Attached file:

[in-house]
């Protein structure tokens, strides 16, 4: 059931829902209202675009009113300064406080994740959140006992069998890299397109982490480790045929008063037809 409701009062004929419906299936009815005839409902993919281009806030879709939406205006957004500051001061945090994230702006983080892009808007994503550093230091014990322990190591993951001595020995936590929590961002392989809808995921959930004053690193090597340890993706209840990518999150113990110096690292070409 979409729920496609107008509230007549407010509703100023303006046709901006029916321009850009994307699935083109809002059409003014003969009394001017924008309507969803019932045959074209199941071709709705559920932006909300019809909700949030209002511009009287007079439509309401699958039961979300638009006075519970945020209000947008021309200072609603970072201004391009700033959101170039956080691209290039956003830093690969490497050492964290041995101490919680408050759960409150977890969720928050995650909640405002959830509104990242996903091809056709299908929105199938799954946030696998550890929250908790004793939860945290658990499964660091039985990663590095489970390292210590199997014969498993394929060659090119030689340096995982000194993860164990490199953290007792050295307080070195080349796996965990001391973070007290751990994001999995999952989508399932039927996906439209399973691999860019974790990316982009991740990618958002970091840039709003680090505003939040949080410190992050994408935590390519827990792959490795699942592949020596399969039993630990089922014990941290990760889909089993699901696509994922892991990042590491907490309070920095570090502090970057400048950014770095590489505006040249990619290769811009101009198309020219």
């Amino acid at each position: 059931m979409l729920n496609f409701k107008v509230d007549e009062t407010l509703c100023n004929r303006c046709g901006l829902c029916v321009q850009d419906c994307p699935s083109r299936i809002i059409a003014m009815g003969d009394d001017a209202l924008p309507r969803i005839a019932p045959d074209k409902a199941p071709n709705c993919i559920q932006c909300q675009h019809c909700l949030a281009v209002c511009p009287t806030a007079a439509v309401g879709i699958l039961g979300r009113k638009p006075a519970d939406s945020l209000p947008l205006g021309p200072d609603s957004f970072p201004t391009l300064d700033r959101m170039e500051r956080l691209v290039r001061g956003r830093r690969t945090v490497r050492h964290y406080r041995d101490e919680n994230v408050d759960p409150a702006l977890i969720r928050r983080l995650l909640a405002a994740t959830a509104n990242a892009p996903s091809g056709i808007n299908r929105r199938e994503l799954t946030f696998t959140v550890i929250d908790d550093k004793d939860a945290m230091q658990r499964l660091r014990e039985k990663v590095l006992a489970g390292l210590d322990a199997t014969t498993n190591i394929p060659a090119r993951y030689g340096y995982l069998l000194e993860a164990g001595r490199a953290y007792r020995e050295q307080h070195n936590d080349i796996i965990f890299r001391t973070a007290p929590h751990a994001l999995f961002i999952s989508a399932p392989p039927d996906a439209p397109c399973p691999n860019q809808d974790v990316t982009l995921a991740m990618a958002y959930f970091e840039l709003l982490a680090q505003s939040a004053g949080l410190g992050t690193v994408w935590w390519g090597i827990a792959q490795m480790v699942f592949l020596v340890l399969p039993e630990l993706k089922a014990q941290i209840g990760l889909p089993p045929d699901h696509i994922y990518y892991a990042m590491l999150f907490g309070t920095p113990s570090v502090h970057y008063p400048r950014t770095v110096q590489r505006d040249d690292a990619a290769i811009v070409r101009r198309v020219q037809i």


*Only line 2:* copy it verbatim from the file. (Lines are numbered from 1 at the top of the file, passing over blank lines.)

């Protein structure tokens, strides 16, 4: 059931829902209202675009009113300064406080994740959140006992069998890299397109982490480790045929008063037809 409701009062004929419906299936009815005839409902993919281009806030879709939406205006957004500051001061945090994230702006983080892009808007994503550093230091014990322990190591993951001595020995936590929590961002392989809808995921959930004053690193090597340890993706209840990518999150113990110096690292070409 979409729920496609107008509230007549407010509703100023303006046709901006029916321009850009994307699935083109809002059409003014003969009394001017924008309507969803019932045959074209199941071709709705559920932006909300019809909700949030209002511009009287007079439509309401699958039961979300638009006075519970945020209000947008021309200072609603970072201004391009700033959101170039956080691209290039956003830093690969490497050492964290041995101490919680408050759960409150977890969720928050995650909640405002959830509104990242996903091809056709299908929105199938799954946030696998550890929250908790004793939860945290658990499964660091039985990663590095489970390292210590199997014969498993394929060659090119030689340096995982000194993860164990490199953290007792050295307080070195080349796996965990001391973070007290751990994001999995999952989508399932039927996906439209399973691999860019974790990316982009991740990618958002970091840039709003680090505003939040949080410190992050994408935590390519827990792959490795699942592949020596399969039993630990089922014990941290990760889909089993699901696509994922892991990042590491907490309070920095570090502090970057400048950014770095590489505006040249990619290769811009101009198309020219």